You may have seen the TV commercial for a credit card company with the tag line “What’s missing from your wallet?” Well, with all due respect, I’d like to tweak that line to ask “What’s missing from your business cases?”
My wife Elizabeth and I gave a tutorial on business cases at the most recent Building Business Capability conference in Florida. One segment near the beginning dealt with defects in current business cases. While discussing the topic participants gave the following list of things that were missing from their business cases.
Here is the list along with my comments on what to do about each one. The list is in the order in which we recorded them.
The missing ingredient in this item is a common defect in many business cases today. Namely, they tend to be project justifications more than a true business case. To quote from one of my favorite books on the subject, a business case is “a document written for executive decision makers, assessing the present and future business value and risks related to a current … investment opportunity.”[i] Your business case must articulate the benefits to the organization of why it should undertake a proposed change. Otherwise it is not a business case.
The word “value” is popular today in project circles and we are fond of talking and writing about the word. Project or program value essentially means the business benefits we can expect. Organizations prefer tangible benefits in a business case, such as increased sales, greater market share, and decreased or avoided costs. But intangible benefits are also valuable, including higher customer satisfaction, increased search engine ranking position, and improved employee morale measurements.
Evaluation of Benefits
In addition to simply ignoring business value, omitting a plan to measure and evaluate benefits from an initiative is a major oversight. The SARIE framework includes the Evaluation component, which spells out a plan for measuring and evaluating the benefits of a proposal. Of course there is no guarantee that the benefits will actually be measured or evaluated – the affected business unit must see to that. But, a plan for doing so at least increases the odds of it getting done.
Oh, don’t get me started on this one! I’ve lost count of how many business cases without clear problem definitions I‘ve seen. In our business case training, we stress the importance of defining a problem before doing any other work. (The SARIE approach to business cases uses the term Situation to encompass both problem-type and opportunity-type business cases.[ii])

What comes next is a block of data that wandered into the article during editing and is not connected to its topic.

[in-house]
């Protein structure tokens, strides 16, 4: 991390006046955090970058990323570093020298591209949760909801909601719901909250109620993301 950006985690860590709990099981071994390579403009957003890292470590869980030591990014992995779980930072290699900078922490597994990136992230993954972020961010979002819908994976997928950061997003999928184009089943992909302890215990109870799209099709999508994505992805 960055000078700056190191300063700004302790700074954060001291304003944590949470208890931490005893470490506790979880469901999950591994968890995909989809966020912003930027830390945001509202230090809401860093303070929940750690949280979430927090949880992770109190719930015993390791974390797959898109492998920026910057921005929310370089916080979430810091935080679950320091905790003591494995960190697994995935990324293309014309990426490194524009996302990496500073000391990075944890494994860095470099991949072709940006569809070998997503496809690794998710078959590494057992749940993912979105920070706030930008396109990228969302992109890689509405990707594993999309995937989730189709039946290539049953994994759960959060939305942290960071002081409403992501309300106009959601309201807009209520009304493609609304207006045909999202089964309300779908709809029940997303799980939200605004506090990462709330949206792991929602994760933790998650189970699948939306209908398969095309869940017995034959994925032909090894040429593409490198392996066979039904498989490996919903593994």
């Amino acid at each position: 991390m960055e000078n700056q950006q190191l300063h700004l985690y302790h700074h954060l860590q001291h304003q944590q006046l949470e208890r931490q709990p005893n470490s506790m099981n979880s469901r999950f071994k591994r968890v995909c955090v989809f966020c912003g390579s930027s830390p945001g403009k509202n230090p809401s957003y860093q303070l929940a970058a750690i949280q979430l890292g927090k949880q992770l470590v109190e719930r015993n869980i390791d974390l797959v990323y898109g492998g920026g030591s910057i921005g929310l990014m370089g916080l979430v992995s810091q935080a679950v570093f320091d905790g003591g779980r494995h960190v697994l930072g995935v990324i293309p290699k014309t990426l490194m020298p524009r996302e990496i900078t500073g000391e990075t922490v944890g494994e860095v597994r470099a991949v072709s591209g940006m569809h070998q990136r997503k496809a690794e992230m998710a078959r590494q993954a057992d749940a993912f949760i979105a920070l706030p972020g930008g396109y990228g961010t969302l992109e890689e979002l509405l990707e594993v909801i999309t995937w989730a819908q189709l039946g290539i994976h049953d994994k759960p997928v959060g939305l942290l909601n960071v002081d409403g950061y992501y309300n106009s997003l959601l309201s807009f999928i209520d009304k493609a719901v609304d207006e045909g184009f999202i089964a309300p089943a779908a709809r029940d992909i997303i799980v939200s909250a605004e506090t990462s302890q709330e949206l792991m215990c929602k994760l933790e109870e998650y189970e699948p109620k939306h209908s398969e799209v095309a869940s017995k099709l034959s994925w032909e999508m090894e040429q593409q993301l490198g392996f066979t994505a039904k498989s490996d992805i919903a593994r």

A specific and thorough problem definition lays the groundwork for the scope of a business case. It provides the beginnings of the rationale of why a change is needed. It provides a basis for getting disparate stakeholders to agree on “what problem we are trying to solve” with a project or program.
Accuracy of Data & Lack of Numerical Data/Analysis
(Two separate but related defects) Ah, data. As a former political leader once said (and I paraphrase), “facts are inconvenient things.” Some business cases simply ignore facts and data completely while making their case. Others tend to rely on rough estimates for articulating benefits and/or focusing on costs of a solution instead of presenting data to support the scope of the problem being addressed. Instead we recommend:
- Use data to delve into a problem to define its depth and breadth (i.e., scope).
We advise doing this in the Analysis stage of the SARIE process.
- Work with stakeholders to determine data relevant to the situation,
not just data to justify a ready-made solution.
- Use some rigor when projecting benefits, and include the methods for
determining them in the business case.
- Use standard cost-benefit formulae to articulate the cost-benefit analysis.
Our training recommends methods such as Payback Period and Net Present
Value. If you prepare business cases you should at least know how to obtain
the inputs to the various calculations.
Business Cases of Projects not Tied to Portfolio.
If I remember correctly, this defect was about the failure to tie business cases to the portfolio of projects and programs. What I took the defect to be is that people do not relate business cases enough to the strategic goals of the organization, which portfolios are meant to oversee.
Our advice is to keep business objectives in mind and include those when creating your Situation or Problem statements. Also, when evaluating alternate solutions to a problem (see below), use criteria of importance to the portfolio committee. Third, make sure the benefits articulated in the Recommendation section of your business case tie back to organization goals and objectives. This helps avoid the phenomenon so prevalent in organizations of launching projects because someone has money in the budget.
Variability of Possible Outcomes
I believe the person who brought this up was thinking about alternatives and that is certainly an important component of what we call bulletproof business cases. Typically there are multiple ways of solving a given problem, including many times the alternative of doing nothing. Be sure to include your recommendation as well as a few key alternatives and explain why they are not as viable as the one you recommend.
The process for determining the order is worthy of a blog itself. For brevity’s sake let me just say that you need key and clear criteria against which to evaluate each alternative. Rank-ordering alternatives against the criteria is a common way to evaluate and present them.
Please weigh in and share what is missing from business cases in the organizations in which you have worked.
[i] Making Technology Investments Profitable: ROI Road Map from Business Case to Value Realization, 2nd ed. ã2011 by Jack M. Keen
[ii] Bulletproof Business Cases course by Watermark Learning.